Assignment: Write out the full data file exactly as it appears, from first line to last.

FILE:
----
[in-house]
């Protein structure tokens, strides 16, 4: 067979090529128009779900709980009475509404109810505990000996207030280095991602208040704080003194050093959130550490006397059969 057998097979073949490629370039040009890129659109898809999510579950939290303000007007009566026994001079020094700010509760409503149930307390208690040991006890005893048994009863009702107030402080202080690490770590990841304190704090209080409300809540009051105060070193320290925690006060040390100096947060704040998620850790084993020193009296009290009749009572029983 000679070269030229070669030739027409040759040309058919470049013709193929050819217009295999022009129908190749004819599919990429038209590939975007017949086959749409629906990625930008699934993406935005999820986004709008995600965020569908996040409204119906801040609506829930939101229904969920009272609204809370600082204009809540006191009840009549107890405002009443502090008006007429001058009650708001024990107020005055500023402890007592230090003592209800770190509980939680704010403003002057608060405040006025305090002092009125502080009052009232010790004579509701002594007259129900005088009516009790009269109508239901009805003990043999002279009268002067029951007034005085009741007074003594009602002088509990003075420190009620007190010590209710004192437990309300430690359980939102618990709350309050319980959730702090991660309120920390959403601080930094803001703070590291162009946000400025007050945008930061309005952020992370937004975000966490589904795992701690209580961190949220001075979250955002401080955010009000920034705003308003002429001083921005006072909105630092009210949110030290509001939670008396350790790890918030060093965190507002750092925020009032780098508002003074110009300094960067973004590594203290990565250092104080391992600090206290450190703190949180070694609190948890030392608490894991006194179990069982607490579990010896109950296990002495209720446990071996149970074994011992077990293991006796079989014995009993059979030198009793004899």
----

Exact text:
[in-house]
């Protein structure tokens, strides 16, 4: 067979090529128009779900709980009475509404109810505990000996207030280095991602208040704080003194050093959130550490006397059969 057998097979073949490629370039040009890129659109898809999510579950939290303000007007009566026994001079020094700010509760409503149930307390208690040991006890005893048994009863009702107030402080202080690490770590990841304190704090209080409300809540009051105060070193320290925690006060040390100096947060704040998620850790084993020193009296009290009749009572029983 000679070269030229070669030739027409040759040309058919470049013709193929050819217009295999022009129908190749004819599919990429038209590939975007017949086959749409629906990625930008699934993406935005999820986004709008995600965020569908996040409204119906801040609506829930939101229904969920009272609204809370600082204009809540006191009840009549107890405002009443502090008006007429001058009650708001024990107020005055500023402890007592230090003592209800770190509980939680704010403003002057608060405040006025305090002092009125502080009052009232010790004579509701002594007259129900005088009516009790009269109508239901009805003990043999002279009268002067029951007034005085009741007074003594009602002088509990003075420190009620007190010590209710004192437990309300430690359980939102618990709350309050319980959730702090991660309120920390959403601080930094803001703070590291162009946000400025007050945008930061309005952020992370937004975000966490589904795992701690209580961190949220001075979250955002401080955010009000920034705003308003002429001083921005006072909105630092009210949110030290509001939670008396350790790890918030060093965190507002750092925020009032780098508002003074110009300094960067973004590594203290990565250092104080391992600090206290450190703190949180070694609190948890030392608490894991006194179990069982607490579990010896109950296990002495209720446990071996149970074994011992077990293991006796079989014995009993059979030198009793004899």